It is a known fact that Americans are addicted to their sodas and other carbonated and sugary drinks, however many are sugar free and thus contain artificial sweeteners such as aspartame, saccharin, and acesulfame-k. Through the years these sugar like additives have been said to cause fatal health effects, and there use has long been disputed by many scientists throughout the world and the United States.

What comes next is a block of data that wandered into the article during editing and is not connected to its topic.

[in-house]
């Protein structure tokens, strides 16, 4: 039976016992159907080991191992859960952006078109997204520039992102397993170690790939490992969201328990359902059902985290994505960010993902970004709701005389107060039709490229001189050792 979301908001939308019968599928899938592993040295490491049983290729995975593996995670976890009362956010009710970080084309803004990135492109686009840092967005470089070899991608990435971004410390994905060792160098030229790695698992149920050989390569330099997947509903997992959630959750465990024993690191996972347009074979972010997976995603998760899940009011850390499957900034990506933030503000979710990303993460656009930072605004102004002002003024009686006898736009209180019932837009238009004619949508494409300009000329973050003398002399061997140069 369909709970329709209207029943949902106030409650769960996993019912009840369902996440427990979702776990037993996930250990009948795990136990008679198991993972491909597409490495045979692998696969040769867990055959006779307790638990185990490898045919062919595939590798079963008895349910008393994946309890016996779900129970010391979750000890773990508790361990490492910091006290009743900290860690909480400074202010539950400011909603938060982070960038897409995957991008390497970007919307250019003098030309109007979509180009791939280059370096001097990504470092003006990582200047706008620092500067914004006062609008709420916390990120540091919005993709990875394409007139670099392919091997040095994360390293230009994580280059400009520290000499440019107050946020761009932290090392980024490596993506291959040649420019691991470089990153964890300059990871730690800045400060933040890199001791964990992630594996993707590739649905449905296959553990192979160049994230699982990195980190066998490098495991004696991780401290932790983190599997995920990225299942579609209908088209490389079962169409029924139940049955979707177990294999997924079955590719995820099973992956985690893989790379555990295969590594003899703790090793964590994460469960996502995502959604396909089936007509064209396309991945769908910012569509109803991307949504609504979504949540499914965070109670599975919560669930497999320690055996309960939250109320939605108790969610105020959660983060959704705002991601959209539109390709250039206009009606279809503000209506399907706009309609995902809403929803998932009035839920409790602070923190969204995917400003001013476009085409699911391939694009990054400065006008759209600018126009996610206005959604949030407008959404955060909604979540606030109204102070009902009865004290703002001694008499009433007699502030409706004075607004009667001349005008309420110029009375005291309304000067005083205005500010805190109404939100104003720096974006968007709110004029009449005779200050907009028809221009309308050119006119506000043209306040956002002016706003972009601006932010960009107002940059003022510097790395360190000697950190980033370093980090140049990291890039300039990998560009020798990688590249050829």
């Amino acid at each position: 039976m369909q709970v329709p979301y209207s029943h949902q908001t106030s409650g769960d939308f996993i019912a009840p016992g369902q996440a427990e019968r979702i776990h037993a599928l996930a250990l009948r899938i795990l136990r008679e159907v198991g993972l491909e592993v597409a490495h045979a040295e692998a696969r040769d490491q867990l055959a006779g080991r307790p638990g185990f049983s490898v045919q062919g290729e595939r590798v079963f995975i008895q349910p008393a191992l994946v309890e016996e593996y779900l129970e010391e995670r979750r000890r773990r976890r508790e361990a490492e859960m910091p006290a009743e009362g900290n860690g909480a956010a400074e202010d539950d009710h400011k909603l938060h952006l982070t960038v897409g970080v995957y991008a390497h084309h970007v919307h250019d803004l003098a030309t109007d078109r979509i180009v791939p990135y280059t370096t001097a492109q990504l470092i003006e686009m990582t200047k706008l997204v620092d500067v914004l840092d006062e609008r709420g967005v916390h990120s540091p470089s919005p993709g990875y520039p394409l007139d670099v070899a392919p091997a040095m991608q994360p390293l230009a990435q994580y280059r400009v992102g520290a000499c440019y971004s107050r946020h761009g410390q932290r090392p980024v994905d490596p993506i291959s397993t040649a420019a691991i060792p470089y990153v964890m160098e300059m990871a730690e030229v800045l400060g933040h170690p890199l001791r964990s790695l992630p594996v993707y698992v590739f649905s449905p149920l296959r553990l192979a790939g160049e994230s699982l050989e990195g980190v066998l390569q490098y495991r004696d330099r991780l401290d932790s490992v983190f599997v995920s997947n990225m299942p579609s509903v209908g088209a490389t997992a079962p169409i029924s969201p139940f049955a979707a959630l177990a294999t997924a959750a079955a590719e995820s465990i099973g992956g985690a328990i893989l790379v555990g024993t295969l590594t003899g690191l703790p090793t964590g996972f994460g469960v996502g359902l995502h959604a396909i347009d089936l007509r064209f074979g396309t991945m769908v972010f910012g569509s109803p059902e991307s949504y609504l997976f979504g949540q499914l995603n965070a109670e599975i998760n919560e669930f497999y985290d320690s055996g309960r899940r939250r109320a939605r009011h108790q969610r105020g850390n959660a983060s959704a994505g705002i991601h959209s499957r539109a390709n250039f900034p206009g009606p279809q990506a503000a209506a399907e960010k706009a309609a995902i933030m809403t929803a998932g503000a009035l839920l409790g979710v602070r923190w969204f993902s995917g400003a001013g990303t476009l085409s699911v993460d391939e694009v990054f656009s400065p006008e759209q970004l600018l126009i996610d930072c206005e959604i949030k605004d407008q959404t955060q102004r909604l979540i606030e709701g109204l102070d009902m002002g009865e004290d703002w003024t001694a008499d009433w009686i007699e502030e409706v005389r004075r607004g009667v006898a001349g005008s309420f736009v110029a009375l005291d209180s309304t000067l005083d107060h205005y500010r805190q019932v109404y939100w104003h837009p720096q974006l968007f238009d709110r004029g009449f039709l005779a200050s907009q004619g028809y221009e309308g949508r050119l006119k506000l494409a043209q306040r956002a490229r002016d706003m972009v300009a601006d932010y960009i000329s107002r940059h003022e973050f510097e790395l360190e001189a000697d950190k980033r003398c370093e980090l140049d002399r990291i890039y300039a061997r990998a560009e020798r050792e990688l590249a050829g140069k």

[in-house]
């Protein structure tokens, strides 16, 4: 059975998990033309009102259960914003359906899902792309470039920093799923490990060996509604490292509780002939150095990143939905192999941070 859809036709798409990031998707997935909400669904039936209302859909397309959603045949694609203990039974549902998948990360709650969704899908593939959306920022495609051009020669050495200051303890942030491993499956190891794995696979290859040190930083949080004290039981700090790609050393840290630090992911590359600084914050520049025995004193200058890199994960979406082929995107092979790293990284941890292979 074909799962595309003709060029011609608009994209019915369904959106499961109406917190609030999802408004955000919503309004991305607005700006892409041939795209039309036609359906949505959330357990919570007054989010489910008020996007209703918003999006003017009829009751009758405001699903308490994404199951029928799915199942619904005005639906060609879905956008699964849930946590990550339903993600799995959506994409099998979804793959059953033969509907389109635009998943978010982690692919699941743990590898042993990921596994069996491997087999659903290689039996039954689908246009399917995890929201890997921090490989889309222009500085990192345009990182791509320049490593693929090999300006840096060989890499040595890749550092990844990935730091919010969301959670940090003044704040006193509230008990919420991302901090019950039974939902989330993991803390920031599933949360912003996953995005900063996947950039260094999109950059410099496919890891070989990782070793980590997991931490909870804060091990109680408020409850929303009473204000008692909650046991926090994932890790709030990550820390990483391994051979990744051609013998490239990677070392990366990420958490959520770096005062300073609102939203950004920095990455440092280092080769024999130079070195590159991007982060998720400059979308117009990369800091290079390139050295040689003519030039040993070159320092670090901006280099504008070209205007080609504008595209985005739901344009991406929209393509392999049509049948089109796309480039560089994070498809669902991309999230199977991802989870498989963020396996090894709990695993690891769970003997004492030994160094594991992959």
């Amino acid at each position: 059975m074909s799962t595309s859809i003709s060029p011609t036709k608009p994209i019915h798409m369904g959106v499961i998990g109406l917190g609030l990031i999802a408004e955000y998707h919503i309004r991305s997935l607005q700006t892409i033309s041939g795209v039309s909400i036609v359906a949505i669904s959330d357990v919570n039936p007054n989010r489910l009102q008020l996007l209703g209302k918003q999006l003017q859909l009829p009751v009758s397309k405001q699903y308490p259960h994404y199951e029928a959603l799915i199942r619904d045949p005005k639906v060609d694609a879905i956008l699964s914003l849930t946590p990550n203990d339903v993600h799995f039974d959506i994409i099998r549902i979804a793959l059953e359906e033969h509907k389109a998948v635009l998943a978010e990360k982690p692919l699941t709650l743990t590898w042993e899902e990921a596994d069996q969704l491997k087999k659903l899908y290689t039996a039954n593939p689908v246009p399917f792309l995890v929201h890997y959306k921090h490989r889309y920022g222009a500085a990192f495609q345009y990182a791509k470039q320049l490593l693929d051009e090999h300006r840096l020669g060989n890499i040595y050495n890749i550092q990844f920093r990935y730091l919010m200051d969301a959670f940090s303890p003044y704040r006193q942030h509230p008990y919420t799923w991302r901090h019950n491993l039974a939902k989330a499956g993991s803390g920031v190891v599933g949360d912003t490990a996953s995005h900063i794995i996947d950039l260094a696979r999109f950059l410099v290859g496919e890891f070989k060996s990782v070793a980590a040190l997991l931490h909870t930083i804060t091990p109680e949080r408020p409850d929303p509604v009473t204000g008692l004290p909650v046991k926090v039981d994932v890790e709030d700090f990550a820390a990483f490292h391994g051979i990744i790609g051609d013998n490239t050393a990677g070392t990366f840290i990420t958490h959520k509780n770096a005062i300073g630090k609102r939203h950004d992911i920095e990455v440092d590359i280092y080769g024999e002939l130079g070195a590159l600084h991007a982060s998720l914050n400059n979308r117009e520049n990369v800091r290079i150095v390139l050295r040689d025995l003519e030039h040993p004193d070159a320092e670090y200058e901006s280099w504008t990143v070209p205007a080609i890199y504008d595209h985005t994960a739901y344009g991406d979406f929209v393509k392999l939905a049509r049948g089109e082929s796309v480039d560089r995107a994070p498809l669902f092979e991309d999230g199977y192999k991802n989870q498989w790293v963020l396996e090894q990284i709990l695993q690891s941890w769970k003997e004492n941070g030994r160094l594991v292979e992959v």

Saccharin was one of the first sugar substitutes to be used; it was discovered in 1879 and resembles a white powder (young). The discovery of saccharin took place when a group of ambitious chemists were researching tolvene (a chemical found in coal tar) and one of the group for some obscure reason licked his hands before the compound had been washed off and found it to be quite sweet (Parle 21). Saccharin is so sweet in fact that it is 300 x sweeter than regular sugar (Lecos 18) and its chemical make up is 2,3-dihydro-3- oxobenzisosulfonazole or C6H4CONHSO2 (Young). However, though sweet and ‘sugary’ saccharin also has a downside. Studies by various scientists led to a ban of the substance and a public uproar in 1911, the scientists claimed that in mice the sugar substitute causes bladder cancer (Henkel 12). The idea of saccharin causing bladder cancer is in fact quite plausible due to its ingredients which can not be metabolized by the human body and remain the same even upon exiting the body (Henkel 12). Regardless of speculation due to cancer in mice, saccharin was reintroduced to American society during world wars one and two because of sugar shortages and is still in use today (U*X*L). In the years following world war one and two saccharin faced much speculation and many scientists yearned to know the health effects of this sugar like additive. Today due to its previous doubt in the scientific community the FDA requires all foods, beverages and other items containing saccharin to contain labels that warn consumers about there possible risk of cancer, Canada even went as far a banning the substance in 1977 (Young). Likewise, saccharin is still one of the most widely used artificial sweeteners in the United States and all of the countries using the additive put together consume around 11 million pounds a year (Parle 21)! Saccharin makes up such products as soft drinks, sugarless gum, toothpastes, and even mouth wash (Young).